Johannesburg - South Africa raced Monday to meet the unprecedented logistical challenge of hosting close to 100 world leaders flying in from every corner of the globe for the state funeral of freedom icon Nelson Mandela.
“The world literally is coming to South Africa,” said the government's head of public diplomacy, Clayson Monyela.
“I don't think it has ever happened before,” Monyela said of the wave of 91 heads of state and government, including US President Barack Obama, descending on the country.
Many will join the 80 000 people expected to cram Tuesday into the FNB stadium in Soweto for a sweeping, emotional tribute to their inspirational first black president.
The memorial service, in the venue where Mandela made his last major public appearance for the 2010 World Cup final, is seen as a final chance for grieving South Africans to unite in a mass celebration of his life ahead of the more formal state funeral.
Another 120 000 people will be able to watch a live broadcast of the event on giant screens set up in three overflow stadiums in Johannesburg.
Although Mandela had been critically ill for months, the announcement of his death on Thursday night was still a body blow for a country that had looked to his unassailable moral authority as a comforting constant in a time of uncertain social and economic change.
“I don't think you are ever prepared enough,” said Zelda la Grange, who was Mandela's long-time personal assistant both during and after his presidency.
“We had prepared ourselves emotionally but still we are overcome by this feeling of loss and sadness,” La Grange said.
The week-long funeral rites will culminate Sunday in Mandela's burial at a family plot in his rural, boyhood home of Qunu.
A stage was being erected Monday with VIP seating at the site in Eastern Cape province, which has attracted crowds of mourners in the last three days, bringing floral tributes for the anti-apartheid champion.
Prior to that, his body will lie in state for three days from Wednesday in the amphitheatre of the Union Buildings in Pretoria where he was sworn in as president in 1994.
Each morning, his coffin will be carried through the streets of the capital in a funeral cortege, to give as many people as possible the chance to pay their final respects.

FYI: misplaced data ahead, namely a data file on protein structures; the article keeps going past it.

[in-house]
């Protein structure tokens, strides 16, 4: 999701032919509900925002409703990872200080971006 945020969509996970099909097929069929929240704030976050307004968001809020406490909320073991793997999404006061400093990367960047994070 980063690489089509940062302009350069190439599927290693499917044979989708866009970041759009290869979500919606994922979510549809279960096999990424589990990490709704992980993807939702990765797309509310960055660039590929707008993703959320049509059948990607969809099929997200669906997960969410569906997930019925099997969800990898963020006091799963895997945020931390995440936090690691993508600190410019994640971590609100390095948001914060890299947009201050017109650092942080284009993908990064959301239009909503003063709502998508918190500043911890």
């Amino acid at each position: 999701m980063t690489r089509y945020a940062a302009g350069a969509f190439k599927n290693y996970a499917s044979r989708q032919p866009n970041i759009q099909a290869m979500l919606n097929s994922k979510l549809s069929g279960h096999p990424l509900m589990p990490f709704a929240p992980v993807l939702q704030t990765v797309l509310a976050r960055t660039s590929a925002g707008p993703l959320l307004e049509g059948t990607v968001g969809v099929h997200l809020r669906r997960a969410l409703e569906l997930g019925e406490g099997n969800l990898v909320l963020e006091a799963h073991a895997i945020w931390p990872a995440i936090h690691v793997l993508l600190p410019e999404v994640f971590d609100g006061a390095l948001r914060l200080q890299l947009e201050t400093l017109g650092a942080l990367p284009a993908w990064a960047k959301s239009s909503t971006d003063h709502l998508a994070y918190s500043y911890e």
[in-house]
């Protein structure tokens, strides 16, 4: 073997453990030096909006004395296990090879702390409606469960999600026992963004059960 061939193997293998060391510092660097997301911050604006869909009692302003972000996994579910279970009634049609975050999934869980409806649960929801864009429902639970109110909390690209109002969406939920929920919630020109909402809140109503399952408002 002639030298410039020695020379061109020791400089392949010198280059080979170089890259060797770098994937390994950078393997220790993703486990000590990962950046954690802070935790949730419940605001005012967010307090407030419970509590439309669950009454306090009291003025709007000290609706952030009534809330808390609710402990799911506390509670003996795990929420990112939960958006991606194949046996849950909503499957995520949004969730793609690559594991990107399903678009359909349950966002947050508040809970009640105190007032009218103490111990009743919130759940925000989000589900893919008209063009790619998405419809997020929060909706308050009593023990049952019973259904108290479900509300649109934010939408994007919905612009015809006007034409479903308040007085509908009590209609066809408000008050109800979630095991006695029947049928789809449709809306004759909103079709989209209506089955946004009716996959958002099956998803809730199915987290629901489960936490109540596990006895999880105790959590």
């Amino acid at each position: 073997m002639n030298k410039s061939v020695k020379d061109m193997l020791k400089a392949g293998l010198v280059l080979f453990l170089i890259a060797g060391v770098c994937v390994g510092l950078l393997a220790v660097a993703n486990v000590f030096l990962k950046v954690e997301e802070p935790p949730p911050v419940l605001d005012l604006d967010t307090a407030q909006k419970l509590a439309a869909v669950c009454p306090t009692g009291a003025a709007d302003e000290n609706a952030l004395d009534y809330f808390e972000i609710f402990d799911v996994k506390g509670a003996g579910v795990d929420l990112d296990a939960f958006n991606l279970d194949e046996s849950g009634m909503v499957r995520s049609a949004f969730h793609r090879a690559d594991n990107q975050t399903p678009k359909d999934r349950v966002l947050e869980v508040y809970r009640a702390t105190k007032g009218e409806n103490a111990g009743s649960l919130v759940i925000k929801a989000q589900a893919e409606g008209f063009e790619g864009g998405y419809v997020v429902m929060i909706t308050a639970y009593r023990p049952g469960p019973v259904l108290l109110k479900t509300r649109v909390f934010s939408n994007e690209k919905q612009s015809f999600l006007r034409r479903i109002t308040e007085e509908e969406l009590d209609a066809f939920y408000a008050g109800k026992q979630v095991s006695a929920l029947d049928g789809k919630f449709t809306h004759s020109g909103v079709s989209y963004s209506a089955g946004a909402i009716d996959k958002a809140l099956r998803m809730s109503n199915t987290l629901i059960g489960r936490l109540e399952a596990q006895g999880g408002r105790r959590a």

Around 11 000 troops have been mobilised to ensure security and help with crowd control efforts during the week-long series of funeral events.
Despite the sudden influx of international dignitaries and the compressed preparation time, National Police spokesman Solomon Makgale insisted that the security apparatus would hold firm.
“Having so many heads of state is not a security headache for us. We've learned over the years,” Makgale said, adding that they would be “working closely” with the foreign leaders' own security details.
As well as Obama and three previous occupants of the White House, British Prime Minister David Cameron, French President Francois Hollande and UN Secretary General Ban Ki-moon were all on the guest list.
Parliament met on Monday in Cape Town for a special session to honour Mandela who emerged from 27 years in prison to lead his country out of the shadow of apartheid into a multi-racial democracy.
Two banners hanging at the entrance to the national assembly carried giant portraits of Mandela in tribal dress and as an elder statesman.
His ex-wife Winnie Madikizela-Mandela and grandson Mandla are both African National Congress (ANC) members of parliament, but it was unclear if they would participate in the session.
Former president FW de Klerk, who shared the 1993 Nobel peace Prize with Mandela, was also invited.
Tuesday marks the 20th anniversary of the day the two men received the prize in Oslo.
Winnie and Mandla both attended a Methodist service in Johannesburg on Sunday as part of a national day of prayer for Mandela observed in churches, mosques, synagogues and temples across the country.
President Jacob Zuma used the occasion to make a passionate public appeal for South Africans to unite behind Mandela's ideals of equality, freedom and justice and to “keep his dream alive”.
Cuban state media said President Raul Castro would attend the state funeral, but not his ailing older brother Fidel - a long time friend of Mandela's.
Africa will be represented by Nigeria's Goodluck Jonathan and more than a dozen other heads of state and government.
Notable absentees include Israeli Prime Minister Benjamin Netanyahu, who cited high travel and security costs, and Mandela's fellow Nobel peace laureate, the Dalai Lama, who since 2009 has twice been denied a visa for South Africa.
Talk show queen Oprah Winfrey and singer-activist Bono, as well as British billionaire Richard Branson and musician Peter Gabriel are expected to be among the celebrity mourners.